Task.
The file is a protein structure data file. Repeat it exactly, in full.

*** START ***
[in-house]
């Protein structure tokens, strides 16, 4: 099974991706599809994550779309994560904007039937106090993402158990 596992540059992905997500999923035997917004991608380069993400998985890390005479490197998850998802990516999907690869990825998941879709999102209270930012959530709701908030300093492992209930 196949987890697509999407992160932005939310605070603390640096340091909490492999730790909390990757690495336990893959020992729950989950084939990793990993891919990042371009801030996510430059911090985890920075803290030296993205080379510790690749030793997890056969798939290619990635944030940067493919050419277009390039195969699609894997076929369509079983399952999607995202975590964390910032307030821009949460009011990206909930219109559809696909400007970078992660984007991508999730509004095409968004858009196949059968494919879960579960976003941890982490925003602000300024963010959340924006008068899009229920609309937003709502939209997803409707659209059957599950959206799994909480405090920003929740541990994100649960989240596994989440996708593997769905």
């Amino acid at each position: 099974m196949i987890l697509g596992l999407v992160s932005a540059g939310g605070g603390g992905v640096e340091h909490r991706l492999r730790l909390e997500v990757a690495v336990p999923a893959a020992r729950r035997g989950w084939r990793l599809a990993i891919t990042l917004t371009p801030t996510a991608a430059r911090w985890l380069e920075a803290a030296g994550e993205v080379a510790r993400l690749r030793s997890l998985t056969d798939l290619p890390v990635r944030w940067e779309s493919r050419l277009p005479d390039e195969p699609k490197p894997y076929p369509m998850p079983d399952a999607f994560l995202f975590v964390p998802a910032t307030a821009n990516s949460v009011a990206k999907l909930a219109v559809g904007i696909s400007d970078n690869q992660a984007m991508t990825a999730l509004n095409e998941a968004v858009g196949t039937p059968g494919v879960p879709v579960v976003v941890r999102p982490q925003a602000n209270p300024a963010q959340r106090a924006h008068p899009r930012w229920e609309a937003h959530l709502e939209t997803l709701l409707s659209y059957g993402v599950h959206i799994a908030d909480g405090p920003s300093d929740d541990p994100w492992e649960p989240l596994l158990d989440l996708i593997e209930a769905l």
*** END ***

[in-house]
């Protein structure tokens, strides 16, 4: 099974991706599809994550779309994560904007039937106090993402158990 596992540059992905997500999923035997917004991608380069993400998985890390005479490197998850998802990516999907690869990825998941879709999102209270930012959530709701908030300093492992209930 196949987890697509999407992160932005939310605070603390640096340091909490492999730790909390990757690495336990893959020992729950989950084939990793990993891919990042371009801030996510430059911090985890920075803290030296993205080379510790690749030793997890056969798939290619990635944030940067493919050419277009390039195969699609894997076929369509079983399952999607995202975590964390910032307030821009949460009011990206909930219109559809696909400007970078992660984007991508999730509004095409968004858009196949059968494919879960579960976003941890982490925003602000300024963010959340924006008068899009229920609309937003709502939209997803409707659209059957599950959206799994909480405090920003929740541990994100649960989240596994989440996708593997769905």
């Amino acid at each position: 099974m196949i987890l697509g596992l999407v992160s932005a540059g939310g605070g603390g992905v640096e340091h909490r991706l492999r730790l909390e997500v990757a690495v336990p999923a893959a020992r729950r035997g989950w084939r990793l599809a990993i891919t990042l917004t371009p801030t996510a991608a430059r911090w985890l380069e920075a803290a030296g994550e993205v080379a510790r993400l690749r030793s997890l998985t056969d798939l290619p890390v990635r944030w940067e779309s493919r050419l277009p005479d390039e195969p699609k490197p894997y076929p369509m998850p079983d399952a999607f994560l995202f975590v964390p998802a910032t307030a821009n990516s949460v009011a990206k999907l909930a219109v559809g904007i696909s400007d970078n690869q992660a984007m991508t990825a999730l509004n095409e998941a968004v858009g196949t039937p059968g494919v879960p879709v579960v976003v941890r999102p982490q925003a602000n209270p300024a963010q959340r106090a924006h008068p899009r930012w229920e609309a937003h959530l709502e939209t997803l709701l409707s659209y059957g993402v599950h959206i799994a908030d909480g405090p920003s300093d929740d541990p994100w492992e649960p989240l596994l158990d989440l996708i593997e209930a769905l």